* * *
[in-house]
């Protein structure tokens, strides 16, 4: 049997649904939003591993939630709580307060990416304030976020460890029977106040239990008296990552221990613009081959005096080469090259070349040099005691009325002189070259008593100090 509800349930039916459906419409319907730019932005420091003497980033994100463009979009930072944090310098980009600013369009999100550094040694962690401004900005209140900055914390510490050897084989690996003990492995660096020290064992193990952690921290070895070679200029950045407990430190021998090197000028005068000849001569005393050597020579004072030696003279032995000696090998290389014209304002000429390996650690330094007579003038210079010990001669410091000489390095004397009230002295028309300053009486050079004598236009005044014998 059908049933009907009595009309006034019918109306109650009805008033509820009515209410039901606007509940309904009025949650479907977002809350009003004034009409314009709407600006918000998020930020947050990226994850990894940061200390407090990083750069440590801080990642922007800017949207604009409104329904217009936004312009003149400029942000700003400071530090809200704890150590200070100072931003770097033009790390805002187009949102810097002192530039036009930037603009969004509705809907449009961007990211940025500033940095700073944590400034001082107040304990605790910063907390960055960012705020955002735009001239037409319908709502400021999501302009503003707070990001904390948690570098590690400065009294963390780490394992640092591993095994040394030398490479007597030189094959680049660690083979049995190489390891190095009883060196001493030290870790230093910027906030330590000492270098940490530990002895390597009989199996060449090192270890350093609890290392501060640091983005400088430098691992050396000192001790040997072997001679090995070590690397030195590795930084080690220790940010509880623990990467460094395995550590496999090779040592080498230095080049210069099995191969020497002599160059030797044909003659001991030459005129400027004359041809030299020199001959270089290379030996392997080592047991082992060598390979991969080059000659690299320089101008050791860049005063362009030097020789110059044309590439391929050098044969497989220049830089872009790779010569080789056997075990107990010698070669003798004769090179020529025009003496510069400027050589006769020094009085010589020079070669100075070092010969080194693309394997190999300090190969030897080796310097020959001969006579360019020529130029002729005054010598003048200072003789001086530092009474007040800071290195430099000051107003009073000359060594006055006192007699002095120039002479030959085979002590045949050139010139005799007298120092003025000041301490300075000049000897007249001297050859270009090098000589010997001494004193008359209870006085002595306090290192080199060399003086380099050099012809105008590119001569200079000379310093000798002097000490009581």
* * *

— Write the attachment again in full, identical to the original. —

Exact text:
[in-house]
């Protein structure tokens, strides 16, 4: 049997649904939003591993939630709580307060990416304030976020460890029977106040239990008296990552221990613009081959005096080469090259070349040099005691009325002189070259008593100090 509800349930039916459906419409319907730019932005420091003497980033994100463009979009930072944090310098980009600013369009999100550094040694962690401004900005209140900055914390510490050897084989690996003990492995660096020290064992193990952690921290070895070679200029950045407990430190021998090197000028005068000849001569005393050597020579004072030696003279032995000696090998290389014209304002000429390996650690330094007579003038210079010990001669410091000489390095004397009230002295028309300053009486050079004598236009005044014998 059908049933009907009595009309006034019918109306109650009805008033509820009515209410039901606007509940309904009025949650479907977002809350009003004034009409314009709407600006918000998020930020947050990226994850990894940061200390407090990083750069440590801080990642922007800017949207604009409104329904217009936004312009003149400029942000700003400071530090809200704890150590200070100072931003770097033009790390805002187009949102810097002192530039036009930037603009969004509705809907449009961007990211940025500033940095700073944590400034001082107040304990605790910063907390960055960012705020955002735009001239037409319908709502400021999501302009503003707070990001904390948690570098590690400065009294963390780490394992640092591993095994040394030398490479007597030189094959680049660690083979049995190489390891190095009883060196001493030290870790230093910027906030330590000492270098940490530990002895390597009989199996060449090192270890350093609890290392501060640091983005400088430098691992050396000192001790040997072997001679090995070590690397030195590795930084080690220790940010509880623990990467460094395995550590496999090779040592080498230095080049210069099995191969020497002599160059030797044909003659001991030459005129400027004359041809030299020199001959270089290379030996392997080592047991082992060598390979991969080059000659690299320089101008050791860049005063362009030097020789110059044309590439391929050098044969497989220049830089872009790779010569080789056997075990107990010698070669003798004769090179020529025009003496510069400027050589006769020094009085010589020079070669100075070092010969080194693309394997190999300090190969030897080796310097020959001969006579360019020529130029002729005054010598003048200072003789001086530092009474007040800071290195430099000051107003009073000359060594006055006192007699002095120039002479030959085979002590045949050139010139005799007298120092003025000041301490300075000049000897007249001297050859270009090098000589010997001494004193008359209870006085002595306090290192080199060399003086380099050099012809105008590119001569200079000379310093000798002097000490009581």